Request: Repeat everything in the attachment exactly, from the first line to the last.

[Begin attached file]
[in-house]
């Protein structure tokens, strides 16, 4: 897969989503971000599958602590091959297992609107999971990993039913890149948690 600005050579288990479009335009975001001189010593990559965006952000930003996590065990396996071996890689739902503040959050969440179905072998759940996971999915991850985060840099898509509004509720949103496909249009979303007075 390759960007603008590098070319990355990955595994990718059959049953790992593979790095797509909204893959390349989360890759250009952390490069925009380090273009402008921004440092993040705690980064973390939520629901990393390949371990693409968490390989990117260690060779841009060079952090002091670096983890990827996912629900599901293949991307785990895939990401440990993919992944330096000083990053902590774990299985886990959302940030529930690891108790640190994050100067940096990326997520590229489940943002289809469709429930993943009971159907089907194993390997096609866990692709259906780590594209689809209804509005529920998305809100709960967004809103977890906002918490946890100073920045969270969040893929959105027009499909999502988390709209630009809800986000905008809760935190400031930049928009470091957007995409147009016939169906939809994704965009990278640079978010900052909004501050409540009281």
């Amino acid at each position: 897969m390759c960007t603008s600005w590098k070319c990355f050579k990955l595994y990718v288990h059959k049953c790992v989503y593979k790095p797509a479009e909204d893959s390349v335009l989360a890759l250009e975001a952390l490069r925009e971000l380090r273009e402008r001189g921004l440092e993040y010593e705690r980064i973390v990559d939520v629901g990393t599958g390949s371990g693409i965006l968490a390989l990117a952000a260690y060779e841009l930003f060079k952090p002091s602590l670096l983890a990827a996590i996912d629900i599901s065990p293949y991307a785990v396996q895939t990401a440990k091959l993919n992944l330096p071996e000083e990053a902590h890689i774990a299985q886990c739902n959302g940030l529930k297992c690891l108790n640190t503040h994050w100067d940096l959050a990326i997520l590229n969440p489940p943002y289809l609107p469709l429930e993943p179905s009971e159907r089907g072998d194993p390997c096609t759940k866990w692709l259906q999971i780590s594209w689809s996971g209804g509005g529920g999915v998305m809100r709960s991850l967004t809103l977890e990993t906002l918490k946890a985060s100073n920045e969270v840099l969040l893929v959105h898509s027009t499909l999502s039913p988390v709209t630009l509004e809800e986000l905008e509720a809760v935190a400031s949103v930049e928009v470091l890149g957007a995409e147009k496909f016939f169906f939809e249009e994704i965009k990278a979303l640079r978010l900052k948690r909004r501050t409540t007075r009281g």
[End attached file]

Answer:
[in-house]
């Protein structure tokens, strides 16, 4: 897969989503971000599958602590091959297992609107999971990993039913890149948690 600005050579288990479009335009975001001189010593990559965006952000930003996590065990396996071996890689739902503040959050969440179905072998759940996971999915991850985060840099898509509004509720949103496909249009979303007075 390759960007603008590098070319990355990955595994990718059959049953790992593979790095797509909204893959390349989360890759250009952390490069925009380090273009402008921004440092993040705690980064973390939520629901990393390949371990693409968490390989990117260690060779841009060079952090002091670096983890990827996912629900599901293949991307785990895939990401440990993919992944330096000083990053902590774990299985886990959302940030529930690891108790640190994050100067940096990326997520590229489940943002289809469709429930993943009971159907089907194993390997096609866990692709259906780590594209689809209804509005529920998305809100709960967004809103977890906002918490946890100073920045969270969040893929959105027009499909999502988390709209630009809800986000905008809760935190400031930049928009470091957007995409147009016939169906939809994704965009990278640079978010900052909004501050409540009281």
């Amino acid at each position: 897969m390759c960007t603008s600005w590098k070319c990355f050579k990955l595994y990718v288990h059959k049953c790992v989503y593979k790095p797509a479009e909204d893959s390349v335009l989360a890759l250009e975001a952390l490069r925009e971000l380090r273009e402008r001189g921004l440092e993040y010593e705690r980064i973390v990559d939520v629901g990393t599958g390949s371990g693409i965006l968490a390989l990117a952000a260690y060779e841009l930003f060079k952090p002091s602590l670096l983890a990827a996590i996912d629900i599901s065990p293949y991307a785990v396996q895939t990401a440990k091959l993919n992944l330096p071996e000083e990053a902590h890689i774990a299985q886990c739902n959302g940030l529930k297992c690891l108790n640190t503040h994050w100067d940096l959050a990326i997520l590229n969440p489940p943002y289809l609107p469709l429930e993943p179905s009971e159907r089907g072998d194993p390997c096609t759940k866990w692709l259906q999971i780590s594209w689809s996971g209804g509005g529920g999915v998305m809100r709960s991850l967004t809103l977890e990993t906002l918490k946890a985060s100073n920045e969270v840099l969040l893929v959105h898509s027009t499909l999502s039913p988390v709209t630009l509004e809800e986000l905008e509720a809760v935190a400031s949103v930049e928009v470091l890149g957007a995409e147009k496909f016939f169906f939809e249009e994704i965009k990278a979303l640079r978010l900052k948690r909004r501050t409540t007075r009281g």